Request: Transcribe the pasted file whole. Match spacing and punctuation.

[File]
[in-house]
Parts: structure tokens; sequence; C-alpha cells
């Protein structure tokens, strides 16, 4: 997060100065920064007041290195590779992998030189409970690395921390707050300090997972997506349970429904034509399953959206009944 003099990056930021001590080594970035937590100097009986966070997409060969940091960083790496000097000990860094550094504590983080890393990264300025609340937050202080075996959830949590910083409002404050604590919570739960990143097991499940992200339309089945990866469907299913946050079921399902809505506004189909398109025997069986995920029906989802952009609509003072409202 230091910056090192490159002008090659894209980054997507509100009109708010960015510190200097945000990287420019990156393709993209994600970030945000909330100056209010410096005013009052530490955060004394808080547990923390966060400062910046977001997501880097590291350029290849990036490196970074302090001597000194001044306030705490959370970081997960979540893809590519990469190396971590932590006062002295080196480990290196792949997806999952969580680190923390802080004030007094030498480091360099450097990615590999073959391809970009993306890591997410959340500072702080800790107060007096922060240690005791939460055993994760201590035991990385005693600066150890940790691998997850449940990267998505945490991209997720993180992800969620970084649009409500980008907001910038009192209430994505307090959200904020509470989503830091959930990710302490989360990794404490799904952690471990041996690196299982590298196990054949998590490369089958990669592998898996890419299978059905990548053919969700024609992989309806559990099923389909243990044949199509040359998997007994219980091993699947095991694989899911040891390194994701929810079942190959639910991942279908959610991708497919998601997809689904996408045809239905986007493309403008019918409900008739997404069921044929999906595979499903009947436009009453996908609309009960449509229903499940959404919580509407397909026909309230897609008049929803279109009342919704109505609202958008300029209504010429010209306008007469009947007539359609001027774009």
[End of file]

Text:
[in-house]
Parts: structure tokens; sequence; C-alpha cells
């Protein structure tokens, strides 16, 4: 997060100065920064007041290195590779992998030189409970690395921390707050300090997972997506349970429904034509399953959206009944 003099990056930021001590080594970035937590100097009986966070997409060969940091960083790496000097000990860094550094504590983080890393990264300025609340937050202080075996959830949590910083409002404050604590919570739960990143097991499940992200339309089945990866469907299913946050079921399902809505506004189909398109025997069986995920029906989802952009609509003072409202 230091910056090192490159002008090659894209980054997507509100009109708010960015510190200097945000990287420019990156393709993209994600970030945000909330100056209010410096005013009052530490955060004394808080547990923390966060400062910046977001997501880097590291350029290849990036490196970074302090001597000194001044306030705490959370970081997960979540893809590519990469190396971590932590006062002295080196480990290196792949997806999952969580680190923390802080004030007094030498480091360099450097990615590999073959391809970009993306890591997410959340500072702080800790107060007096922060240690005791939460055993994760201590035991990385005693600066150890940790691998997850449940990267998505945490991209997720993180992800969620970084649009409500980008907001910038009192209430994505307090959200904020509470989503830091959930990710302490989360990794404490799904952690471990041996690196299982590298196990054949998590490369089958990669592998898996890419299978059905990548053919969700024609992989309806559990099923389909243990044949199509040359998997007994219980091993699947095991694989899911040891390194994701929810079942190959639910991942279908959610991708497919998601997809689904996408045809239905986007493309403008019918409900008739997404069921044929999906595979499903009947436009009453996908609309009960449509229903499940959404919580509407397909026909309230897609008049929803279109009342919704109505609202958008300029209504010429010209306008007469009947007539359609001027774009």